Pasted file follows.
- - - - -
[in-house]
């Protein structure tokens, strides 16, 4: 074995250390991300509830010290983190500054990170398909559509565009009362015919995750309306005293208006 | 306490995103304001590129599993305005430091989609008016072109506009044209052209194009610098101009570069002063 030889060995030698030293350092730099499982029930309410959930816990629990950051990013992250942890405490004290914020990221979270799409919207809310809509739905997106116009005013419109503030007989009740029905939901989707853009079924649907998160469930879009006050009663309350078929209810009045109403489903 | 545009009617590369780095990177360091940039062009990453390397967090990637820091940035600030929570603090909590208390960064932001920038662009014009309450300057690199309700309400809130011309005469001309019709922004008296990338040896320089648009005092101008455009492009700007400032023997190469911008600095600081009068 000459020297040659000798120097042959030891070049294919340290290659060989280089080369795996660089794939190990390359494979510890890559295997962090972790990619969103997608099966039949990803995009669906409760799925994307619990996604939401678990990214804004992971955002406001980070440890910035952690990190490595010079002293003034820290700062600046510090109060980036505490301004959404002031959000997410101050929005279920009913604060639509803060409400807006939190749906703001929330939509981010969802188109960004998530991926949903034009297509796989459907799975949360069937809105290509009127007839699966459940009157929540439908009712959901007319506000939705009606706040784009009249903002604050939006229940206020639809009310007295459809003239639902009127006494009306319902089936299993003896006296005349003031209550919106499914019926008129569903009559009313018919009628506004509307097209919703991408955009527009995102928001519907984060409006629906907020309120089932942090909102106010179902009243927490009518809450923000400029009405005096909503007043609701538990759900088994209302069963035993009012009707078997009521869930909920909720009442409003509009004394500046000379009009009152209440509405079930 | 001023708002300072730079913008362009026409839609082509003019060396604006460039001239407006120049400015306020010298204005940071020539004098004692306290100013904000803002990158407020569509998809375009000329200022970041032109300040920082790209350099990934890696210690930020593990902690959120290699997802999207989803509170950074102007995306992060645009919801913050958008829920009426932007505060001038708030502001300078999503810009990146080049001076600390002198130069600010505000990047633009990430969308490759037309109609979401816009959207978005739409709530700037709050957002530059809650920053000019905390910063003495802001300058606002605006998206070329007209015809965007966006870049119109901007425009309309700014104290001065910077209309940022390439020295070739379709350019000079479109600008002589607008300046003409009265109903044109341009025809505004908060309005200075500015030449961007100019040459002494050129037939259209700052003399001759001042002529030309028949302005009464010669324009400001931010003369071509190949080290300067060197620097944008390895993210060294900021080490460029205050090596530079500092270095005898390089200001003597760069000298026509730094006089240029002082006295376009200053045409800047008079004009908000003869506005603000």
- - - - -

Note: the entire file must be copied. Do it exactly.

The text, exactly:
[in-house]
């Protein structure tokens, strides 16, 4: 074995250390991300509830010290983190500054990170398909559509565009009362015919995750309306005293208006 | 306490995103304001590129599993305005430091989609008016072109506009044209052209194009610098101009570069002063 030889060995030698030293350092730099499982029930309410959930816990629990950051990013992250942890405490004290914020990221979270799409919207809310809509739905997106116009005013419109503030007989009740029905939901989707853009079924649907998160469930879009006050009663309350078929209810009045109403489903 | 545009009617590369780095990177360091940039062009990453390397967090990637820091940035600030929570603090909590208390960064932001920038662009014009309450300057690199309700309400809130011309005469001309019709922004008296990338040896320089648009005092101008455009492009700007400032023997190469911008600095600081009068 000459020297040659000798120097042959030891070049294919340290290659060989280089080369795996660089794939190990390359494979510890890559295997962090972790990619969103997608099966039949990803995009669906409760799925994307619990996604939401678990990214804004992971955002406001980070440890910035952690990190490595010079002293003034820290700062600046510090109060980036505490301004959404002031959000997410101050929005279920009913604060639509803060409400807006939190749906703001929330939509981010969802188109960004998530991926949903034009297509796989459907799975949360069937809105290509009127007839699966459940009157929540439908009712959901007319506000939705009606706040784009009249903002604050939006229940206020639809009310007295459809003239639902009127006494009306319902089936299993003896006296005349003031209550919106499914019926008129569903009559009313018919009628506004509307097209919703991408955009527009995102928001519907984060409006629906907020309120089932942090909102106010179902009243927490009518809450923000400029009405005096909503007043609701538990759900088994209302069963035993009012009707078997009521869930909920909720009442409003509009004394500046000379009009009152209440509405079930 | 001023708002300072730079913008362009026409839609082509003019060396604006460039001239407006120049400015306020010298204005940071020539004098004692306290100013904000803002990158407020569509998809375009000329200022970041032109300040920082790209350099990934890696210690930020593990902690959120290699997802999207989803509170950074102007995306992060645009919801913050958008829920009426932007505060001038708030502001300078999503810009990146080049001076600390002198130069600010505000990047633009990430969308490759037309109609979401816009959207978005739409709530700037709050957002530059809650920053000019905390910063003495802001300058606002605006998206070329007209015809965007966006870049119109901007425009309309700014104290001065910077209309940022390439020295070739379709350019000079479109600008002589607008300046003409009265109903044109341009025809505004908060309005200075500015030449961007100019040459002494050129037939259209700052003399001759001042002529030309028949302005009464010669324009400001931010003369071509190949080290300067060197620097944008390895993210060294900021080490460029205050090596530079500092270095005898390089200001003597760069000298026509730094006089240029002082006295376009200053045409800047008079004009908000003869506005603000």